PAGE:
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For many fans, Chris Iannetta is a great catch for Angels

Acquired in a trade with Colorado, he will take over behind the plate for light-hitting Jeff Mathis, who drew the ire of fans before being traded to Toronto.

February 19, 2012|By Mike DiGiovanna
  • Chris Iannetta makes a play to first base to help the Rockies record an out against the Nationals during a game last season at Coors Field in Denver.
Chris Iannetta makes a play to first base to help the Rockies record an out… (Justin Edmonds / Getty Images )

Reporting from Tempe, Ariz. -- Chris Iannetta could struggle a bit at the plate, sail a few throws to second base or fail to block a few balls in the dirt in April, but even with a rocky start, the new Angels catcher would have this going for him:

He is not Jeff Mathis.

Few players in recent Angels history have been the object of more scorn than Mathis, who for six years was an agile and athletic defender, an adept handler of pitchers and a model teammate and citizen.

He just couldn't hit.

That's why Jerry Dipoto, in his first move as Angels general manager — before he sank $317.5 million into slugger Albert Pujols and pitcher C.J. Wilson — traded pitcher Tyler Chatwood to Colorado for Iannetta on Nov. 30 and, a few days later, shipped Mathis to Toronto for pitcher Brad Mills.

Many rejoiced, cheering the offensive upgrade from Mathis, a career .194 hitter with a .257 on-base percentage, 26 home runs and 139 runs batted in over 1,201 at-bats, to Iannetta, a career .235 hitter with a .357 OBP, 63 homers and 236 RBIs in 1,429 at-bats.

One fan, in response to the rising demand for Angels tickets since the Pujols and Wilson signings, wrote on Twitter: "The spike in season ticket purchases actually goes back to the day Jeff Mathis was traded, or, as we fans call it, the December Miracle."

Harsh? Perhaps, but even Angels pitcher Dan Haren felt the fans' pain.

"The leadership qualities Jeff had, the job he did behind the plate, that's the kind of stuff fans don't really see," Haren said. "They see what's flashed on the scoreboard and, unfortunately, he was hitting .200 with a couple of homers. I can sympathize with the fans too. They get fed up at some point."

But they shouldn't expect Iannetta, a 28-year-old with five years of big league experience, to be the second coming of Johnny Bench. Iannetta works counts, he draws walks and he has decent pop, hitting a career-high 18 homers in only 333 at-bats in 2008 and 14 homers in 345 at-bats last season.

But his career numbers are much better against left-handers (.252 average/.391 OBP/.520 slugging) than right-handers (.229/.345/.399).

He was also far more productive at home (.262/.377/.492 with 37 homers in 233 games) than on the road (.208/.338/.369 with 26 homers in 225 games), leading some to believe his numbers were inflated by hitter-friendly Coors Field.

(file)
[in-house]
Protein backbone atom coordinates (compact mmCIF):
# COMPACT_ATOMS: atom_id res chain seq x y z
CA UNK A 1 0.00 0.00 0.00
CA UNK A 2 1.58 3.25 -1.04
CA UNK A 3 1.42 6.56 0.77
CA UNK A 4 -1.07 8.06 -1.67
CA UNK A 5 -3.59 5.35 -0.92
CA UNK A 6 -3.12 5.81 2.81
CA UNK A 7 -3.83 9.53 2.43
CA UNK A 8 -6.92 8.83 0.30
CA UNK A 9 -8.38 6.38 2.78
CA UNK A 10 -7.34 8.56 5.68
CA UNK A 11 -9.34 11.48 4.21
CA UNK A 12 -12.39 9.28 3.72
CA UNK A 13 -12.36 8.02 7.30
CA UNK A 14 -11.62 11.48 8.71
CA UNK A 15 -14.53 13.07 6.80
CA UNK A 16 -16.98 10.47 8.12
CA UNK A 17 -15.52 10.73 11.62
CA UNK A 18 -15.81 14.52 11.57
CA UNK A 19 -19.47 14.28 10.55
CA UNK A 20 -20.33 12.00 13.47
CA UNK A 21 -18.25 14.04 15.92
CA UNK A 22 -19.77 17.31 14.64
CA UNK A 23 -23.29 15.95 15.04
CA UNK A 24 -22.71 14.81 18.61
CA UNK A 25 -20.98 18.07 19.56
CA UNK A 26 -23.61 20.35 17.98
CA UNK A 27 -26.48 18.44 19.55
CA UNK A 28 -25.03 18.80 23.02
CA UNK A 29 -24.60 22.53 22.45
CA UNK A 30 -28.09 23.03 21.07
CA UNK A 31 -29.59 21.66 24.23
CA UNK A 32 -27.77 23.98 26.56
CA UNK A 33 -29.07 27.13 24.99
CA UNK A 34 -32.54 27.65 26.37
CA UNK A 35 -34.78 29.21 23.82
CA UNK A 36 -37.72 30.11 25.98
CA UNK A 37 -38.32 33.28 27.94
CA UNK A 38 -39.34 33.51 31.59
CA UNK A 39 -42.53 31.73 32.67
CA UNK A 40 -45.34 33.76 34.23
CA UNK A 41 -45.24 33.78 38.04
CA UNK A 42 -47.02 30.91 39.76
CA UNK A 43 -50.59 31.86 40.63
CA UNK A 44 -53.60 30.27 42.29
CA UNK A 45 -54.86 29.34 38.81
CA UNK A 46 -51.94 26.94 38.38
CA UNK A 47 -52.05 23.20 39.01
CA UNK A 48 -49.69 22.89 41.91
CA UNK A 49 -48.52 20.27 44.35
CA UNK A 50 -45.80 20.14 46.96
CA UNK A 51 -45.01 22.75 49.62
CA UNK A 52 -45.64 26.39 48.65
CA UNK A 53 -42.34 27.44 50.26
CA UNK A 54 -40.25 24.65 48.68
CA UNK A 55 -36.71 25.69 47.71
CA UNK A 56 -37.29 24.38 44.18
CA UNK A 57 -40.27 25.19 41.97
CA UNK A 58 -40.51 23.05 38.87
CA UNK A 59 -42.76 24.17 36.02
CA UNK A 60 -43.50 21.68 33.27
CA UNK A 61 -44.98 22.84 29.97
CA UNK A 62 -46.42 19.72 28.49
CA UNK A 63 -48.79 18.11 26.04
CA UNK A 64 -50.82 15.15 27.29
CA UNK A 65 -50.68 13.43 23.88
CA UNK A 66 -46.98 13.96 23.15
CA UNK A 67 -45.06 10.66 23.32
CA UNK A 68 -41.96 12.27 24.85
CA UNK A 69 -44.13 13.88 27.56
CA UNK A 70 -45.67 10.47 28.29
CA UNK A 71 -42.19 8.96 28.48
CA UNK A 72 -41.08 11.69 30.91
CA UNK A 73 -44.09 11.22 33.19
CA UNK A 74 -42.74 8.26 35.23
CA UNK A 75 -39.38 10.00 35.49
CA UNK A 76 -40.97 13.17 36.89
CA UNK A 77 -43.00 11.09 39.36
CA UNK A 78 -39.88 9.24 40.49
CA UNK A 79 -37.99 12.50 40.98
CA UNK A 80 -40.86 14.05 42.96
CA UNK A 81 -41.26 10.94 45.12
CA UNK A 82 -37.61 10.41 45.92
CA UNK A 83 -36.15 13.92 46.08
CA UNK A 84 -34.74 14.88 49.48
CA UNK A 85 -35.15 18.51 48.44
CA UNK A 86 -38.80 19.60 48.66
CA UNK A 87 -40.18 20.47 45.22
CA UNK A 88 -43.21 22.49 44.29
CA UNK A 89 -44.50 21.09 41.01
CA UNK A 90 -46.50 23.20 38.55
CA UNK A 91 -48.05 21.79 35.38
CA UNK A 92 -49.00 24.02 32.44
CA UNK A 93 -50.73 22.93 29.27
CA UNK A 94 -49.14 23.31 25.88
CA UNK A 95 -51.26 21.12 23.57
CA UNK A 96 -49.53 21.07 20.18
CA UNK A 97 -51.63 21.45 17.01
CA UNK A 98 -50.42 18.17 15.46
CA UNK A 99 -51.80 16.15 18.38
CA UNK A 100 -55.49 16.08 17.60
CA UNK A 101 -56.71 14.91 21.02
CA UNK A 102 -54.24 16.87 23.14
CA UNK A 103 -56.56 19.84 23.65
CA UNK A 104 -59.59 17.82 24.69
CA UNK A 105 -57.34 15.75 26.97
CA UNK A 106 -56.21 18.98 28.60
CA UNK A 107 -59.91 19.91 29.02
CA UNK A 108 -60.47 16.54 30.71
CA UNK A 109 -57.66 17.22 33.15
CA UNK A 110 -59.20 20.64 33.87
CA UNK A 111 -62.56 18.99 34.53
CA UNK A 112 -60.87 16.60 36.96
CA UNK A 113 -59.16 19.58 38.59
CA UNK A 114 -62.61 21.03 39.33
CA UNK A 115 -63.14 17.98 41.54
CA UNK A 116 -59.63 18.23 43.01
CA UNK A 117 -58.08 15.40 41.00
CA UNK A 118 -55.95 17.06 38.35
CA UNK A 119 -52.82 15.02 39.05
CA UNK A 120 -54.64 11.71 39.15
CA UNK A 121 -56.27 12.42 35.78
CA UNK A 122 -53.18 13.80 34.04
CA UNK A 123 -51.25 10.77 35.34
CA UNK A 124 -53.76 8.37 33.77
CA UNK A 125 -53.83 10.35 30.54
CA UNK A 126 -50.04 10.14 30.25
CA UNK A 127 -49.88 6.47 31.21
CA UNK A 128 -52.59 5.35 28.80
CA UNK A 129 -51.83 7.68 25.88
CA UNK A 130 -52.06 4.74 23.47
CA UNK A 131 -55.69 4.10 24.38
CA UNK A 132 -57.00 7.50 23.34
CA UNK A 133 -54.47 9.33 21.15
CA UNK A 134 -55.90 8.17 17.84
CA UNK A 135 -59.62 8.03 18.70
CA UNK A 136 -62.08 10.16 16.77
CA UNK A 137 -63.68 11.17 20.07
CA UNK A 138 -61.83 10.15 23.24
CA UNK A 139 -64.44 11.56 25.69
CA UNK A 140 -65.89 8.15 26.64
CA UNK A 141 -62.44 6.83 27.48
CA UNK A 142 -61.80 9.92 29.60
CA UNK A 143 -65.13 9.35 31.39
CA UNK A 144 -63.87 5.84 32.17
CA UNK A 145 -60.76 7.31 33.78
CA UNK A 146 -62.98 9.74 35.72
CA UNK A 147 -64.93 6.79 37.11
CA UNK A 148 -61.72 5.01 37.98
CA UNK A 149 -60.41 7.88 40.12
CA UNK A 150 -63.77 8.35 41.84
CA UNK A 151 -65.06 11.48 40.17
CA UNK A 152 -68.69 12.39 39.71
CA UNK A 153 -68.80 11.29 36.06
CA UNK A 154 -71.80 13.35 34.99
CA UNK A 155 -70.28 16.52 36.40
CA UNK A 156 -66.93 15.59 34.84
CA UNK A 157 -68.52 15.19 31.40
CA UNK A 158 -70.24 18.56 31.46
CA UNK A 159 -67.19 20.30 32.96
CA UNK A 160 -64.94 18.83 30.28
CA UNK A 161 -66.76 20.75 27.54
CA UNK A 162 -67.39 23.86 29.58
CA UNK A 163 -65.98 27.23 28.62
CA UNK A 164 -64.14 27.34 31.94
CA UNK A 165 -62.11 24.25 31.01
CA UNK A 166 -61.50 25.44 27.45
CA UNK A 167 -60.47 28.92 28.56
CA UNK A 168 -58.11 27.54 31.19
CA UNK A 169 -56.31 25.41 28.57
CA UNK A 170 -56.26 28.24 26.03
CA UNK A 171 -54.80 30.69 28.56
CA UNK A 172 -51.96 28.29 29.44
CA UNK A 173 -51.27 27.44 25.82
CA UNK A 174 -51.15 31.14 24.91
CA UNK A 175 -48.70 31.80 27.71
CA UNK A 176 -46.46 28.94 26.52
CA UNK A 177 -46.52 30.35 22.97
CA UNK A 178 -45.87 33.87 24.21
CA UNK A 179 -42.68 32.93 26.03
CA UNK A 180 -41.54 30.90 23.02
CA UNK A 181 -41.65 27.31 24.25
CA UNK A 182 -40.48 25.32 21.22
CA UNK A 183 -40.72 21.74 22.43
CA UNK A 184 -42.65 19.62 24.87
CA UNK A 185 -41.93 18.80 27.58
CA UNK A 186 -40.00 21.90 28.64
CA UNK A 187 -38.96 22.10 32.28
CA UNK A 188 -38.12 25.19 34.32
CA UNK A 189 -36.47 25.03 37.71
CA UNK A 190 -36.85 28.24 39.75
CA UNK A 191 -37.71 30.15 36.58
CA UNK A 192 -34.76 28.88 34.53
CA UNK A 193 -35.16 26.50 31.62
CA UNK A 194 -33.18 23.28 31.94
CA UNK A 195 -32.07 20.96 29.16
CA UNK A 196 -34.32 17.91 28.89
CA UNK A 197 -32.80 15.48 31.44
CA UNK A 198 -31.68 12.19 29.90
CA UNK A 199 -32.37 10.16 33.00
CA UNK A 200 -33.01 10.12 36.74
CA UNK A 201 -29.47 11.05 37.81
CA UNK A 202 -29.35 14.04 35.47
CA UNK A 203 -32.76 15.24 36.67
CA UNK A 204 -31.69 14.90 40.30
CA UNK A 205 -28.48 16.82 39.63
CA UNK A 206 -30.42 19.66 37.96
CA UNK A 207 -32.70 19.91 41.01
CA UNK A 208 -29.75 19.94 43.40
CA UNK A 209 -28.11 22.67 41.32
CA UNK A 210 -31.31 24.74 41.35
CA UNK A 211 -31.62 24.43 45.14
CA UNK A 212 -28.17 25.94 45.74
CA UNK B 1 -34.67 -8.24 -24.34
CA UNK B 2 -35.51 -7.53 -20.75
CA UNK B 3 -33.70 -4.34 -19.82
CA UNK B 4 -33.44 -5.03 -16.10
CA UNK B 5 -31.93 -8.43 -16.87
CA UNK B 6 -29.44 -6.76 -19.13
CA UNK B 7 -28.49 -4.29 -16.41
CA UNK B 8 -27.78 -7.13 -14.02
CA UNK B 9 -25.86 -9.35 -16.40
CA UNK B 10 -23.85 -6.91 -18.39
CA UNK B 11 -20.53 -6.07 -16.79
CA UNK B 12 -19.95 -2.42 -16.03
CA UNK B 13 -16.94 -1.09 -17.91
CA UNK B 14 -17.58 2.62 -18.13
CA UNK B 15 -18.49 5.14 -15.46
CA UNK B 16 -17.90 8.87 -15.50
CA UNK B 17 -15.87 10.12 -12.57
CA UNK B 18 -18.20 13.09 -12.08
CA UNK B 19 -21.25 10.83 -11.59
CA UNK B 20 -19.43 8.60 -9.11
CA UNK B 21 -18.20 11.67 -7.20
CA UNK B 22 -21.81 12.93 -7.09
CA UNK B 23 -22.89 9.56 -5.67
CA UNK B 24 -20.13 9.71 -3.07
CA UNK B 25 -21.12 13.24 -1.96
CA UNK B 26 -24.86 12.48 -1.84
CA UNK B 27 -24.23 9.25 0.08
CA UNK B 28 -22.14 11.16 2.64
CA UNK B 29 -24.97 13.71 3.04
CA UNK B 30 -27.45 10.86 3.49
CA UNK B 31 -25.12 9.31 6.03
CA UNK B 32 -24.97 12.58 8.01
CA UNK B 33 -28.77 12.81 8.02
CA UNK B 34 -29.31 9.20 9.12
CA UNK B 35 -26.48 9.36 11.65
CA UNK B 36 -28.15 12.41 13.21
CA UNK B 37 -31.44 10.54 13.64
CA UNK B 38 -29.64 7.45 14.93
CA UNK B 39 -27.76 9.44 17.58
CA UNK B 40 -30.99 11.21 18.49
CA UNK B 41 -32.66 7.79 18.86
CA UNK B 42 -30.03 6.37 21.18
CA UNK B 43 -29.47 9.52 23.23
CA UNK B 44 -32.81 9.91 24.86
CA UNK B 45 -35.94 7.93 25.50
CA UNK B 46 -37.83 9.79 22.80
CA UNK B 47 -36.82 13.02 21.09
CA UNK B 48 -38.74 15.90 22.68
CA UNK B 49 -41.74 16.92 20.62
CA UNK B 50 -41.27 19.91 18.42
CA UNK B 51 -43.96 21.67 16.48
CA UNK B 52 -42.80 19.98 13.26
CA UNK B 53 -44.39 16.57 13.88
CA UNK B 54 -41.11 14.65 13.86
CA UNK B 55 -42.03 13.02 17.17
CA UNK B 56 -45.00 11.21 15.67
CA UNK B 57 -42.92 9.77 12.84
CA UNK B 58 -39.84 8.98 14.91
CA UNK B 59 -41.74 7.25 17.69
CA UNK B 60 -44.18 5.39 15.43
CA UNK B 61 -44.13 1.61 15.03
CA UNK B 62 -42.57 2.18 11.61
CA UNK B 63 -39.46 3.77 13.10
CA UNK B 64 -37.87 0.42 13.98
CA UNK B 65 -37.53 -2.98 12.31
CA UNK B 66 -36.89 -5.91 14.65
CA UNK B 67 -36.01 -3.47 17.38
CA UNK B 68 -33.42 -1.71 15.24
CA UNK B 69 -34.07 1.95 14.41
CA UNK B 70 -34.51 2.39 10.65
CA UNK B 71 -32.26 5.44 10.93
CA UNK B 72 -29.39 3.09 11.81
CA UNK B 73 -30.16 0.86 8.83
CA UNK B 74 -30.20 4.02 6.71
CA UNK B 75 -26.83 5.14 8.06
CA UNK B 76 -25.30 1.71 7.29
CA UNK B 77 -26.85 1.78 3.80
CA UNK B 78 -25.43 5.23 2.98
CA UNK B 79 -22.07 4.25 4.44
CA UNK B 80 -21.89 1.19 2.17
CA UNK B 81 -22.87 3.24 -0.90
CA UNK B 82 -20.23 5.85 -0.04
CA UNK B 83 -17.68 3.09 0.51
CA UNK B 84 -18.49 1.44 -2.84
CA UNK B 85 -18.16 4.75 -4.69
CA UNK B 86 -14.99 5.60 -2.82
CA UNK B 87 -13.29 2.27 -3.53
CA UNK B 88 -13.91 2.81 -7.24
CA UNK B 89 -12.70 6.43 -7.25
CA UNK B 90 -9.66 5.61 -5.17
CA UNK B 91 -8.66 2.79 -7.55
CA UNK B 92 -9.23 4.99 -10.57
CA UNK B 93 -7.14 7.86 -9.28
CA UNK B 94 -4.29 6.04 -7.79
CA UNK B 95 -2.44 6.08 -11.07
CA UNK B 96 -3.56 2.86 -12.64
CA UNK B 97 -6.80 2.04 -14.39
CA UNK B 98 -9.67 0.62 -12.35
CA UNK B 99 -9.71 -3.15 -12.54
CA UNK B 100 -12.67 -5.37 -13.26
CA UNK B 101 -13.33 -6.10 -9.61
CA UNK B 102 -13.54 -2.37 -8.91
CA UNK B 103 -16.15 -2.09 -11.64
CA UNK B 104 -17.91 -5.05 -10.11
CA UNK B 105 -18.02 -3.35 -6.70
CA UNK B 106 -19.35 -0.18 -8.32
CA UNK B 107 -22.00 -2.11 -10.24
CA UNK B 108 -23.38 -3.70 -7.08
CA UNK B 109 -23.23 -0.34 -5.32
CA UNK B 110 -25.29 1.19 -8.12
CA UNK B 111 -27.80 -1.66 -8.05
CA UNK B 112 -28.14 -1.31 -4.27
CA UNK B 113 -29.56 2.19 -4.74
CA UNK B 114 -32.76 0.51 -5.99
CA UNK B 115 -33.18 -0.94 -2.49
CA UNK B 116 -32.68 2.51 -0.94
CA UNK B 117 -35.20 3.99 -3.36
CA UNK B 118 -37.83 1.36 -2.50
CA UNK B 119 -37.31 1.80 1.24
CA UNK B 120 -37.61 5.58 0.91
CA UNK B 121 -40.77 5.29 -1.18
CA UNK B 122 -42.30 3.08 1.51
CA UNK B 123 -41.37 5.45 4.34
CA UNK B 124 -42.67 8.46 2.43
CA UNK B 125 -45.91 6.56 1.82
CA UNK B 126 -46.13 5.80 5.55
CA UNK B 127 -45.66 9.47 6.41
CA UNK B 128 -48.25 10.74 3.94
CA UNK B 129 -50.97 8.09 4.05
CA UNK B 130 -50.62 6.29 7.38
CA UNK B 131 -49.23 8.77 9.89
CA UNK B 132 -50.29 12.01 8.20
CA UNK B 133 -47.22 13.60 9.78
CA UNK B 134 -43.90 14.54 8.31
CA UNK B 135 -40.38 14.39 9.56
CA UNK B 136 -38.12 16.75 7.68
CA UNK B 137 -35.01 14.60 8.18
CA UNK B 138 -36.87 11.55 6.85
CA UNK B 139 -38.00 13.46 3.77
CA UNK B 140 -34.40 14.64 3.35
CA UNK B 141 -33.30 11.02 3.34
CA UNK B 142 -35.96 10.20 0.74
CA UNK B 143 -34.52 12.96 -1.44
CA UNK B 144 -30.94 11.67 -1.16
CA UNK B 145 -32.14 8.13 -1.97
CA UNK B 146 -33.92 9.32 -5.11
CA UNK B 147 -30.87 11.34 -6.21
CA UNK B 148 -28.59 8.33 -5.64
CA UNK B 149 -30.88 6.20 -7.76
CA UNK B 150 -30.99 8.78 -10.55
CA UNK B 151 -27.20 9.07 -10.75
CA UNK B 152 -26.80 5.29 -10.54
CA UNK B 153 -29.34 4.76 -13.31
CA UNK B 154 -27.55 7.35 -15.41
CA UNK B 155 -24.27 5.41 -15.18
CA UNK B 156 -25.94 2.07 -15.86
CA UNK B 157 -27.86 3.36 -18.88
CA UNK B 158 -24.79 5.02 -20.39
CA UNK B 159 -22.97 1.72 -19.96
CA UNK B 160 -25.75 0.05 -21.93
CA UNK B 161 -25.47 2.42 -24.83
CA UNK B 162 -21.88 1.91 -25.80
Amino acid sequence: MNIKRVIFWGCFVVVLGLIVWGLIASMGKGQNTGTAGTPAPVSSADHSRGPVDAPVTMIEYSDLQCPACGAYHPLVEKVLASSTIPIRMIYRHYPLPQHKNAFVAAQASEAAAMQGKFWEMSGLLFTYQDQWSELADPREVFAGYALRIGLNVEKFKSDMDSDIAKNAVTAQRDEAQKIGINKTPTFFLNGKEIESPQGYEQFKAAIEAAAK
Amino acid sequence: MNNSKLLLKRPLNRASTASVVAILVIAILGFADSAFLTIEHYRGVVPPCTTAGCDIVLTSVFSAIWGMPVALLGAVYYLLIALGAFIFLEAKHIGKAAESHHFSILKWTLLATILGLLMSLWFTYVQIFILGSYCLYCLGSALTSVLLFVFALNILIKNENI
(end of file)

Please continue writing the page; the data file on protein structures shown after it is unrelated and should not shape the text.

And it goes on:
"I've had my ups and downs offensively," said Iannetta, who will join Angels pitchers and catchers for their first spring-training workout Monday. "I've been consistent in terms of on-base percentage, and I've always taken pride in not getting myself out, but I know there's a lot of room for improvement."

Iannetta's primary challenge over the next six weeks won't be finding his stroke; it will be honing his defensive skills, building relationships with and earning the trust of Angels pitchers and Manager Mike Scioscia, the former Dodgers catcher who demands excellence from those behind the plate.

"Lesson No. 1 for him is getting acclimated with all of our pitchers and understanding their stuff," Scioscia said. "There are so many things you have to account for when you're calling a game. He's going to have to make a quick study of our pitchers and absorb a new league of hitters' tendencies."

Iannetta, a native of Providence, R.I., has faced several Angels pitchers and studied tapes of them over the winter. Since arriving in Arizona last week, he has caught Jered Weaver and Scott Downs in bullpen sessions.

"The pitchers' names are different, but the game is the same — a curve is a curve, a fastball is a fastball," said Iannetta, who has thrown out 25% (83 of 247) of base stealers in his career. "From that standpoint, you have some knowledge coming in. But it becomes a fluid situation.

"The more you get a feel for what they like to throw, the more you get to know them off the field, the better feel you have for them. That's something that never stops developing. I'm never going to say I've mastered it."

mike.digiovanna@latimes.com

twitter.com/MikeDiGiovanna

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